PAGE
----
Considering a Career in Public Health?

Five Key Things You Need to Know

Students with masks walk through the sunlit UC Davis campus.
Students with masks walk through campus, marking a cautious return amidst the pandemic in Sept. 2021. (Karin Higgins/UC Davis)

Are you looking for a rewarding career? One where you can make an impact on the people and community around you? Consider a career in public health.


1. What is public health?

UC Davis Health 34 staff member Destiny Rogers engages in a medical health demonstration with student Cameron Collier inside a health vehicle.
UC Davis Health 34 in action: Destiny Rogers provides a medical health check to student Cameron Collier, showcasing daily student-staff collaboration in Nov. 2023. (Gregory Urquiaga/UC Davis)

What is public health, and why is public health important? Put simply, “public health is the science of protecting and improving the health of people and their communities,” according to the CDC Foundation

Rather than targeting the health of individuals, public health focuses on improving health outcomes and promoting health equity for populations of people. These efforts include education, research and policy. Public health professionals are key to keeping whole groups of people safe and healthy — think COVID-19 prevention and vaccination efforts.

Helping people stay healthy, preventing the spread of disease and bridging the gap in fair access to health care make pursuing a career in public health worthwhile and fulfilling. 

2. Public health jobs are in demand

Professor Barker prepares a mosquito trap in a shaded outdoor area surrounded by greenery, contributing to UC Davis's research on mosquito-borne diseases.
Associate Professor Christopher M. Barker sets a mosquito trap for his research on the ecology and epidemiology of mosquito-borne illnesses at UC Davis in 2020. (Gregory Urquiaga/UC Davis)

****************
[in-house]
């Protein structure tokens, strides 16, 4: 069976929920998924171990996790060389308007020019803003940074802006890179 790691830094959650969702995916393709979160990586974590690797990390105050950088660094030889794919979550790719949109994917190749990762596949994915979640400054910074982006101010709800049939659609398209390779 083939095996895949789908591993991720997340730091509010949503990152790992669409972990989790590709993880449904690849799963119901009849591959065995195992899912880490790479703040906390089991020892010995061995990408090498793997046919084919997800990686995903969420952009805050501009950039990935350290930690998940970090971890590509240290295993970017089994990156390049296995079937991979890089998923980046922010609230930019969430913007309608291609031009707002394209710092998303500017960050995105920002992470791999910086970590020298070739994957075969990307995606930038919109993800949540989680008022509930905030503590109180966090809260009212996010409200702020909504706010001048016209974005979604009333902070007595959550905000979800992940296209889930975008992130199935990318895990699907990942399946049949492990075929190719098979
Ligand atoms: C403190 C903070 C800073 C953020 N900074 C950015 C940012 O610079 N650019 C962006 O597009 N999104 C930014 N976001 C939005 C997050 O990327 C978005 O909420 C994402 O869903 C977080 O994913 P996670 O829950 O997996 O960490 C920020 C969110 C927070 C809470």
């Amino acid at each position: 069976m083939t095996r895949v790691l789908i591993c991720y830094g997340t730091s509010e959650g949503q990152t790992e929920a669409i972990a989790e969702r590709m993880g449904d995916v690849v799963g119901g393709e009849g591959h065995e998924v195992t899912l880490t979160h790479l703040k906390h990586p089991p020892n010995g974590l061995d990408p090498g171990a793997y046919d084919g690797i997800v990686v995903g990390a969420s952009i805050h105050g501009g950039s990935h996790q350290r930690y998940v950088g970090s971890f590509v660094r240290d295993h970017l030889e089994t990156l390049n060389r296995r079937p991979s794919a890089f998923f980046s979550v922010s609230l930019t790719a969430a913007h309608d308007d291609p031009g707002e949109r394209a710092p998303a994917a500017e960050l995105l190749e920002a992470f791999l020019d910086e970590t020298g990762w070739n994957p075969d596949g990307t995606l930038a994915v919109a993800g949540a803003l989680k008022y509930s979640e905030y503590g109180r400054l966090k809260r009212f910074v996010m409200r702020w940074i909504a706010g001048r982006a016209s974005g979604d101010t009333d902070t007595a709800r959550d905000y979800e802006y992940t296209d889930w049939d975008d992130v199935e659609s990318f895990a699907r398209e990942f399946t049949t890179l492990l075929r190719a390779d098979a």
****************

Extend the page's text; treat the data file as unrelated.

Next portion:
The demand for public health workers is on the rise. According to a 2021 report by de Beaumont Foundation, state and local public health departments need an 80% increase in their workforce to provide adequate public health services. 

“There has been a surging demand for public health services as we transition out of the COVID-19 pandemic,” said Brad Pollock, chair of the UC Davis Department of Public Health Sciences. “The pandemic highlighted the growing need for public health professionals, and right now, we only have one-fifth of the needed public health workforce in the U.S.”   

Public health careers offer a wide range of options. According to the CDC, there are more than 170 public health job categories, so almost anyone who wants to join the field can do so. Whether you want to make a global impact, collaborate with federal agencies or focus on the community around you, there is a career for you in public health. 

What can you do with a master's degree in public health?

Graduate education in public health can prepare you for various jobs like:

  • Healthcare administrator
  • Program manager
  • Safety specialist
  • Epidemiologist